What makes State, a Welfare State?

We reviewed several political economics theories that influence how the Welfare State is conceived in the preceding section, but it's possible that our method of simply relating the amount of social spending to the State's commitment to delivering welfare is wrong.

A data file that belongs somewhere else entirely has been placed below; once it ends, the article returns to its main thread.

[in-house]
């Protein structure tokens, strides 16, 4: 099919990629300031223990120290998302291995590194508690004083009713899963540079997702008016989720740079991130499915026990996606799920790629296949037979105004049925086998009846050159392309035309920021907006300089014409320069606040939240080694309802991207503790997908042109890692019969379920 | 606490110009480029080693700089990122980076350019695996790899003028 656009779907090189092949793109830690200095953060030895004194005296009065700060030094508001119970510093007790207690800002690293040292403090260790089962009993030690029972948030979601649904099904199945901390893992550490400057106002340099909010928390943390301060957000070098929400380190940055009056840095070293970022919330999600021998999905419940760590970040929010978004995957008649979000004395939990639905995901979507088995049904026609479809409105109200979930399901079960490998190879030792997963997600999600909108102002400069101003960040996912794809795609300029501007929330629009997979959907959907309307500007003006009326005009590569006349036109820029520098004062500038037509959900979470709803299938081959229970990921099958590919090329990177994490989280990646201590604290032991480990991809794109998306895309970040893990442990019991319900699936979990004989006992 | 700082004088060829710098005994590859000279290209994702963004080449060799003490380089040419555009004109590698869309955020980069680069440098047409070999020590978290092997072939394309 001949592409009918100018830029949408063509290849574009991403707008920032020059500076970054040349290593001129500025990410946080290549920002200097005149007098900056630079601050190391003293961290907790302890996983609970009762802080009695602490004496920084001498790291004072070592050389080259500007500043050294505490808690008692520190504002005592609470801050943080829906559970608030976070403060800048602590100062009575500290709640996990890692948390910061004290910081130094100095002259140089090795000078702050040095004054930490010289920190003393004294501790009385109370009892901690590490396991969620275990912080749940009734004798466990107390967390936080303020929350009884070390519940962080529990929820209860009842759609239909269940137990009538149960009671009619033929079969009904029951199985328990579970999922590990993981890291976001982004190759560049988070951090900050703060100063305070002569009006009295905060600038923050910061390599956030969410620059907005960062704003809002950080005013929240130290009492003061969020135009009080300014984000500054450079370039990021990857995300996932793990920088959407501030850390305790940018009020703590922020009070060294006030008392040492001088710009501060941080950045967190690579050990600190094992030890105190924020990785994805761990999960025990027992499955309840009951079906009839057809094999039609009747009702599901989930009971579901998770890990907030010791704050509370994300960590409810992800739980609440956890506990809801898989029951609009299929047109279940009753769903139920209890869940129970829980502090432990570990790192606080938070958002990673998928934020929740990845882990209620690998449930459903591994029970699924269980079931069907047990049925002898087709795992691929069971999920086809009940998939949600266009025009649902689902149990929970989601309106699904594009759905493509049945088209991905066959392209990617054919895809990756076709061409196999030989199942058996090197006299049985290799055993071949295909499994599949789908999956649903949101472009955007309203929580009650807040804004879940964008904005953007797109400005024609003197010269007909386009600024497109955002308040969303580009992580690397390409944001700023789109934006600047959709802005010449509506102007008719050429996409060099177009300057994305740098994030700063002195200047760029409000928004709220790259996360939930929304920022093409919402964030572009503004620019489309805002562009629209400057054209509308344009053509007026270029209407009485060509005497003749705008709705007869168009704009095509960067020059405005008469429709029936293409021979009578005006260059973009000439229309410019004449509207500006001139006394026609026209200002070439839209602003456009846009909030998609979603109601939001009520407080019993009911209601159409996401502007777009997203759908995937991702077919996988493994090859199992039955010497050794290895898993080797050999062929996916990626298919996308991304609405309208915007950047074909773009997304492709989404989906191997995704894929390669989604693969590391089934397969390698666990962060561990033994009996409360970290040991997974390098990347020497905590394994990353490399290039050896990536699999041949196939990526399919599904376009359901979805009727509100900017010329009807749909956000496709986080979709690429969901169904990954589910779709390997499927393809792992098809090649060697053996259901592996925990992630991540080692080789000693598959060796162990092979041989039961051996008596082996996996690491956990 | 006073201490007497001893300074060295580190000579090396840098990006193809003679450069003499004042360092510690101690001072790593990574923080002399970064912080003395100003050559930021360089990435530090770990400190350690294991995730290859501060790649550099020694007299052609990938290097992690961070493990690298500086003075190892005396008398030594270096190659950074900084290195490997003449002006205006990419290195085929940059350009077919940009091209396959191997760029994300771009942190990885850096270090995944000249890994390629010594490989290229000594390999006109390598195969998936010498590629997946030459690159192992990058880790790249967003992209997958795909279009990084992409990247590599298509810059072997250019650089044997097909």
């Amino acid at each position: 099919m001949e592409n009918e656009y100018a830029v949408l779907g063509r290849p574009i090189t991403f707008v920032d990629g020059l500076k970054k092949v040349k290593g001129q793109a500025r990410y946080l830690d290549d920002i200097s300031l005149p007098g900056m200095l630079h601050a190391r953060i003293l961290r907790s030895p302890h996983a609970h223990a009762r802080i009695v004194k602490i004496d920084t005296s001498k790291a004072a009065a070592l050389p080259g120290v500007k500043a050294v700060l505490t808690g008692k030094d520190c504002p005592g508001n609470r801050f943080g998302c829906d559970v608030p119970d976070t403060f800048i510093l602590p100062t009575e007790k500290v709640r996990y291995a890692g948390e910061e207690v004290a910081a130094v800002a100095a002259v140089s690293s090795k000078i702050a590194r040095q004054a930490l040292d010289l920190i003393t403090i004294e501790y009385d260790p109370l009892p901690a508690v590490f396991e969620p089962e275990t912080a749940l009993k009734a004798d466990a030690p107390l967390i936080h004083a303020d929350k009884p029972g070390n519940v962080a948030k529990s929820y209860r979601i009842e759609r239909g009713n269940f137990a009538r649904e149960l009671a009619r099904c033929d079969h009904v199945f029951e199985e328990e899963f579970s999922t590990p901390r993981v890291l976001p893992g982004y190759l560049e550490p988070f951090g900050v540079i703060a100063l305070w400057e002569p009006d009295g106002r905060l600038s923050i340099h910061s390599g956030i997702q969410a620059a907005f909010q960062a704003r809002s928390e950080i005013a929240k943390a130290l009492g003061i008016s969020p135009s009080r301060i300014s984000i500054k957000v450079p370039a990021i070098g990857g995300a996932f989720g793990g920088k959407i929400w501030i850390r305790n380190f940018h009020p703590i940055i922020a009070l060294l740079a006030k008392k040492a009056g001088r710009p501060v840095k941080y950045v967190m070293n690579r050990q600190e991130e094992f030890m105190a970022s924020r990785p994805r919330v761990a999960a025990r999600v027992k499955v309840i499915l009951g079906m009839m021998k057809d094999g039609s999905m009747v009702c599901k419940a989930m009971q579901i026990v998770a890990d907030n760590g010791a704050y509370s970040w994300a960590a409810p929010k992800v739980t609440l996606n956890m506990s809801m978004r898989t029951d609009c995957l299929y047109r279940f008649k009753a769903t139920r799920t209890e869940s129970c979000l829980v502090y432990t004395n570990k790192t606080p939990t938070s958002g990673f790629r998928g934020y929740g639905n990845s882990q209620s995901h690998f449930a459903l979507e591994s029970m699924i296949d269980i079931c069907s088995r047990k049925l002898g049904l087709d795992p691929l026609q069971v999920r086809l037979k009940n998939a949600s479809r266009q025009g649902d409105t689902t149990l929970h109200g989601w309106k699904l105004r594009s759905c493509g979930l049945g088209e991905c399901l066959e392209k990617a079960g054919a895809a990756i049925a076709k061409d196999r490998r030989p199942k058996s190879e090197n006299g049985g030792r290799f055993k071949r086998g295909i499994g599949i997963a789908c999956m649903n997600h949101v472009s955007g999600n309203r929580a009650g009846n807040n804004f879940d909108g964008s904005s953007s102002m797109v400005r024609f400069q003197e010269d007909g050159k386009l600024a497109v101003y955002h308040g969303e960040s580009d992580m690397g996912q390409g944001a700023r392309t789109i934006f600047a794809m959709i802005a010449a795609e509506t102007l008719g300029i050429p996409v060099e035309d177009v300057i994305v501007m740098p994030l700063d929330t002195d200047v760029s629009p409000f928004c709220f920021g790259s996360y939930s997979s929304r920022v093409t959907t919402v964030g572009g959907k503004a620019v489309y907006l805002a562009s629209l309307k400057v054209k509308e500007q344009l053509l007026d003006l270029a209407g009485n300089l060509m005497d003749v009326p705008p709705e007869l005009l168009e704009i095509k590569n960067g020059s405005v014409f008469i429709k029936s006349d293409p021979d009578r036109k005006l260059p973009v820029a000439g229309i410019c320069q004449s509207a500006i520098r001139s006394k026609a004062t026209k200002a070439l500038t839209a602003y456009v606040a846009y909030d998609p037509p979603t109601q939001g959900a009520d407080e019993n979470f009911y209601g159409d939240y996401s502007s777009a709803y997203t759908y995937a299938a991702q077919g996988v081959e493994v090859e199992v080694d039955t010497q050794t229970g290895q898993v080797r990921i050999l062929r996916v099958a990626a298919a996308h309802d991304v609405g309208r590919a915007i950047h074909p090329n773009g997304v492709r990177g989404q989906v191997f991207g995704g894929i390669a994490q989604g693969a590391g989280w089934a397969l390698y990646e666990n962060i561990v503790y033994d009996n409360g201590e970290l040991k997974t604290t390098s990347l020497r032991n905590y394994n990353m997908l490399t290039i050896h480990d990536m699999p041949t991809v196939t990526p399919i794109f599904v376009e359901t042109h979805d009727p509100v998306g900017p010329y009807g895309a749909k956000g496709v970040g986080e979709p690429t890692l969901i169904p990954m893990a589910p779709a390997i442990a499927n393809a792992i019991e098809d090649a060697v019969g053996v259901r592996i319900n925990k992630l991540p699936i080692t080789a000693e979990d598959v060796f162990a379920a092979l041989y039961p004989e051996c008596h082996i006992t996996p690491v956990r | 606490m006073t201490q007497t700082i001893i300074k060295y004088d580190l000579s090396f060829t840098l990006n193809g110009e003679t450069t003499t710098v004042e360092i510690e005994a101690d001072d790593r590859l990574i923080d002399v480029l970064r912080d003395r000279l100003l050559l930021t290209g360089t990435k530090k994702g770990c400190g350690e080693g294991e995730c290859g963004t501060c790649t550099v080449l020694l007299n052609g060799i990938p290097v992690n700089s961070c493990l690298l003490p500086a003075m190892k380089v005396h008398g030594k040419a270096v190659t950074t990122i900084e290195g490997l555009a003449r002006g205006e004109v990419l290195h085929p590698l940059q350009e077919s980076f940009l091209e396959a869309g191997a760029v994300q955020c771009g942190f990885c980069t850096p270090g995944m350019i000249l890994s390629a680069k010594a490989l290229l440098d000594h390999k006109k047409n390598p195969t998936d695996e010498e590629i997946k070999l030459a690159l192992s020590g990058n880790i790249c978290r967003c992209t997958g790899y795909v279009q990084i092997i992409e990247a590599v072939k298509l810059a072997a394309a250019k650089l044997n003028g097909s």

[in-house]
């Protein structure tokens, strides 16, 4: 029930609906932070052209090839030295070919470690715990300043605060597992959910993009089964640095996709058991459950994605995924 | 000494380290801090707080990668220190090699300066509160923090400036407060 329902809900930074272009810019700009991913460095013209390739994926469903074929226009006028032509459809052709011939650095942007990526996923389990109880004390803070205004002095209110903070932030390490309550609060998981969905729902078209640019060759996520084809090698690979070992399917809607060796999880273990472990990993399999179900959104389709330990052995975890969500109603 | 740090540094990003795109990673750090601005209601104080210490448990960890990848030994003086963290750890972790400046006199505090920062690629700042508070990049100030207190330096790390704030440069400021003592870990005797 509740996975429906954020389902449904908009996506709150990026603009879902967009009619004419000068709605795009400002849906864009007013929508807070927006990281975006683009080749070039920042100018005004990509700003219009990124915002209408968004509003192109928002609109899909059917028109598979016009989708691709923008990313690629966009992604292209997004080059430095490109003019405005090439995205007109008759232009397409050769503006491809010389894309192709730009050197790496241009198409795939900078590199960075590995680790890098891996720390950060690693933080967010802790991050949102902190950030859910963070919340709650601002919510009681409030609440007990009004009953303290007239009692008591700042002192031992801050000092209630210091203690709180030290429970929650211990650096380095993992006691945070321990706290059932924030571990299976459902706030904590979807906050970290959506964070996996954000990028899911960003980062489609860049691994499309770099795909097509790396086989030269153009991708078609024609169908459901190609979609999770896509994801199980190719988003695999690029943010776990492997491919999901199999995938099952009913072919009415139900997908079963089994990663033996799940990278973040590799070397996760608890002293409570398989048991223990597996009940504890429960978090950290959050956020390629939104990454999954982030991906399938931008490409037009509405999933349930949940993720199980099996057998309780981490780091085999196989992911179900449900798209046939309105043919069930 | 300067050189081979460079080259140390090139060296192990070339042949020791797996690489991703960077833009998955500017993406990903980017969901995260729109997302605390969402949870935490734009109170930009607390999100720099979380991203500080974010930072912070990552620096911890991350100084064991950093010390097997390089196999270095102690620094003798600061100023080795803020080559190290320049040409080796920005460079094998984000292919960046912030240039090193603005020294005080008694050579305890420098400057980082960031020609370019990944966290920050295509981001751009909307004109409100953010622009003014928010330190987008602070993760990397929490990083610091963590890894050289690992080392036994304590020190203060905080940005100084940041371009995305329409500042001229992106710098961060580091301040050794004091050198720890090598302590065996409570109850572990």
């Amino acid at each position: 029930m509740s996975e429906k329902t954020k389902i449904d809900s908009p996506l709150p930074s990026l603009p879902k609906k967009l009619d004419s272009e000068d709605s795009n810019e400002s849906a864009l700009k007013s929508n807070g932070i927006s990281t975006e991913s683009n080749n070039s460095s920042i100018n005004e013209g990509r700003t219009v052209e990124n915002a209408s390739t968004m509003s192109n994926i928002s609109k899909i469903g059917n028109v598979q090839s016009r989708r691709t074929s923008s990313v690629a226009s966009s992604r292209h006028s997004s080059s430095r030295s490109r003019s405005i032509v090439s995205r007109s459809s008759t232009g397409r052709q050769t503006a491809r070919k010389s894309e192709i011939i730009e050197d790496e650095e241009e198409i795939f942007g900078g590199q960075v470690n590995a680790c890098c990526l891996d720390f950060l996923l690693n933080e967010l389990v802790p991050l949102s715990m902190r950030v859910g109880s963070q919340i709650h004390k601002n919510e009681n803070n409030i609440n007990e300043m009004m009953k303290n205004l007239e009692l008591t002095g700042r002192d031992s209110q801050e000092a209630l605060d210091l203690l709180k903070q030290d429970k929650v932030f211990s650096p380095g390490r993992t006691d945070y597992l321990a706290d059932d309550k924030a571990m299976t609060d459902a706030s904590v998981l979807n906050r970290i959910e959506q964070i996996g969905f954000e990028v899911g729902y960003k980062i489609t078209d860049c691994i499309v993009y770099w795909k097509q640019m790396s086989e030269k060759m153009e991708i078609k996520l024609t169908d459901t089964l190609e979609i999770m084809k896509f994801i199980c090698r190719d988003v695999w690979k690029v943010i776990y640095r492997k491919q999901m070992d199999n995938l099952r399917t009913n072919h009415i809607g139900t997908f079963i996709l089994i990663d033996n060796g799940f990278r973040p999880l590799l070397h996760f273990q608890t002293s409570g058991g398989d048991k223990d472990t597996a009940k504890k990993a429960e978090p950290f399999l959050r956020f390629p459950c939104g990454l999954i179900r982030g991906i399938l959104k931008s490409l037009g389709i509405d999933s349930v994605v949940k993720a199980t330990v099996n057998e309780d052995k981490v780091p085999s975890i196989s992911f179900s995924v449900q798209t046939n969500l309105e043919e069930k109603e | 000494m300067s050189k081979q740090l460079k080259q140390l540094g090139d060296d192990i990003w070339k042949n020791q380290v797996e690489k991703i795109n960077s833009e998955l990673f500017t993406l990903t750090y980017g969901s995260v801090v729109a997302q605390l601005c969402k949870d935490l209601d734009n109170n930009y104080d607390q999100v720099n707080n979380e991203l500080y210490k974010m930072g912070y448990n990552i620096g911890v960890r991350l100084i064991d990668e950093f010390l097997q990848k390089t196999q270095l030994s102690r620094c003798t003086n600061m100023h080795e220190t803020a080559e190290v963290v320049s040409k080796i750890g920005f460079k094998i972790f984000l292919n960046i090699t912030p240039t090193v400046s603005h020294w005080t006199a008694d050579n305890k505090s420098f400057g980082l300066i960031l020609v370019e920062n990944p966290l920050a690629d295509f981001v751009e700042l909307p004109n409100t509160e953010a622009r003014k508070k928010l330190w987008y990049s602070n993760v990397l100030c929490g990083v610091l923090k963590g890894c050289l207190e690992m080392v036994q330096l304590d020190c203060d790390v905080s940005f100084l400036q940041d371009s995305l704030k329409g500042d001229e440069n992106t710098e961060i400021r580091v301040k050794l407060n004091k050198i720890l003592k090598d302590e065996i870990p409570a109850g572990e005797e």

Comparative studies, analyses of countries based on indicators of industrialization like urbanisation, rate of economic growth, or analyses of countries based on the sophistication of left-parties or degree of working-class mobilisation may not be able to fully support the conclusion that a country is a welfare state. Again, there are several factors to consider when determining whether a state qualifies as a welfare state. One criterion, for instance, is that the bulk of a state's expenditures go toward addressing social welfare requirements. However, this justification could cause the majority of countries to remain Non-Welfare States up to the 1970s. The second method is to define a welfare state in terms of institutional or residual welfareism. While institutional welfarism proposes that the entire population should be taken care of and that welfare policies should be universalistic and institutionalised, residual welfarism holds that the State must provide welfare when other mechanisms of welfarism, such as the family or the market, fail. This goes beyond the conventional spending standards and focuses on the scope and content of social programmes, including things like eligibility and the form of benefits.